Binghamton University's Seokheun Choi, associate professor of electrical and computer engineering, and Ahyeon Koh, assistant professor of biomedical engineering, will attempt to generate a practical and longstanding power source from human sweat, which is one of the few available energy resources on the skin, by using the metabolisms of sweat-eating bacteria, according to the article. Koh is a BMES member.

UC Irvine professor featured in Netflix documentary

University of California, Irvine biomedical engineering professor Michelle Khine appears in the just-released documentary film on Netflix: The Creative Brain.

The film follows neuroscientist and author David Eagleman as he investigates the creative process of various innovators, such as Khine, while exploring ways to spark creativity.

Khine's lab is known for employing Shrinky Dinks as a platform for medical applications, according to a university article.

Researchers develop method to 3D print complex vasculature

Researchers developed a method to bioprint vascular networks which constitutes a major step in being able to 3D print replacement organs, according to Rice University.

The new innovation allows scientists to create entangled vascular networks that mimic the body's natural passageways for blood, air, lymph and other vital fluids, according to the Rice article.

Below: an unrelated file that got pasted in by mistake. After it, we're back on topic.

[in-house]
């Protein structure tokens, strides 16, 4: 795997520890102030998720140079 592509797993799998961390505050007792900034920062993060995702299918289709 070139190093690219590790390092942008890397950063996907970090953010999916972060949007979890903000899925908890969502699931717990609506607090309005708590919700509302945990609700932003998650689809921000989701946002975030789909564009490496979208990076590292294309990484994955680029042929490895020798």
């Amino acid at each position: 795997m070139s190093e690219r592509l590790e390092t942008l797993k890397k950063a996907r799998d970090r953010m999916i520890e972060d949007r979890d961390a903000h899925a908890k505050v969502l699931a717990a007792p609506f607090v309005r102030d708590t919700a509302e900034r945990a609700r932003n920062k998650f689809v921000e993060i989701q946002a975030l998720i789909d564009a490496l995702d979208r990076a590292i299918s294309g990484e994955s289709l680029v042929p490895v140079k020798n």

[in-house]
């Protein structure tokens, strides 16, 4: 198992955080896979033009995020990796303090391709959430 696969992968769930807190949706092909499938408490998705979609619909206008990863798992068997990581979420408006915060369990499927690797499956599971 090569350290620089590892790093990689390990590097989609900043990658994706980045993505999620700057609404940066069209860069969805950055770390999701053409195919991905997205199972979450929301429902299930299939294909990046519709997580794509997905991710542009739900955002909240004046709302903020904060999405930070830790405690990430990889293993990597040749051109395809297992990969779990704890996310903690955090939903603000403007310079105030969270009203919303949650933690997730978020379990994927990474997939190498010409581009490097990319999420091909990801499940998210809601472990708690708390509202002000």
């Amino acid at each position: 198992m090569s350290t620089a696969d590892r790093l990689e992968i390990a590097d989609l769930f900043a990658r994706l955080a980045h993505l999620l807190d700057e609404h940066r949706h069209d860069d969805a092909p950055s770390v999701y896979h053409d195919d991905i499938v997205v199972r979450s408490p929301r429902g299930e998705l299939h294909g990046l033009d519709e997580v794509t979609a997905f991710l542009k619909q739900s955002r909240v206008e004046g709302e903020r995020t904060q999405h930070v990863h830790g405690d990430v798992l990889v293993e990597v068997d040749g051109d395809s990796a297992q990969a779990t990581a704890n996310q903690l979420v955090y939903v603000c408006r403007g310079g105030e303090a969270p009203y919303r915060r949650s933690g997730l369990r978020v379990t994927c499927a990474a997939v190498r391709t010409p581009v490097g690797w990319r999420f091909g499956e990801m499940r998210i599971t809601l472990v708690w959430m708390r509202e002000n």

Webster selected as a fellow of the International Journal of Nanomedicine

Northeastern University Chemical Engineering Professor and Chair Thomas Webster was selected as a Fellow of the International Journal of Nanomedicine.

Webster received the designation based on the fact that one of his articles was cited in the top 1% of all articles published in the International Journal of Nanomedicine since its inception in 2004, according to the publication.

Researchers find new ways to heal damage after a heart attack

Novel strategy and material turns body's inflammatory response into signal to heal.

Researchers at Northwestern University and University of California San Diego have designed a minimally invasive platform to deliver a nanomaterial that turns the body's inflammatory response into a signal to heal rather than a means of scarring following a heart attack, according to a UCSD article.

BMES Student Chapter Development Reports
BMES is currently accepting Chapter Development Reports submissions.

All BMES student chapters are encouraged to submit a CDR annually. 

Chapters that submit a CDR are eligible to apply for BMES Grant Funding for their programs. Deadline is June 1, 2019.

Please send CDRs to and your subject line should state "CDR for [Insert University name]".

For additional questions or information on applying please visit or contact

Biomedical Engineering Society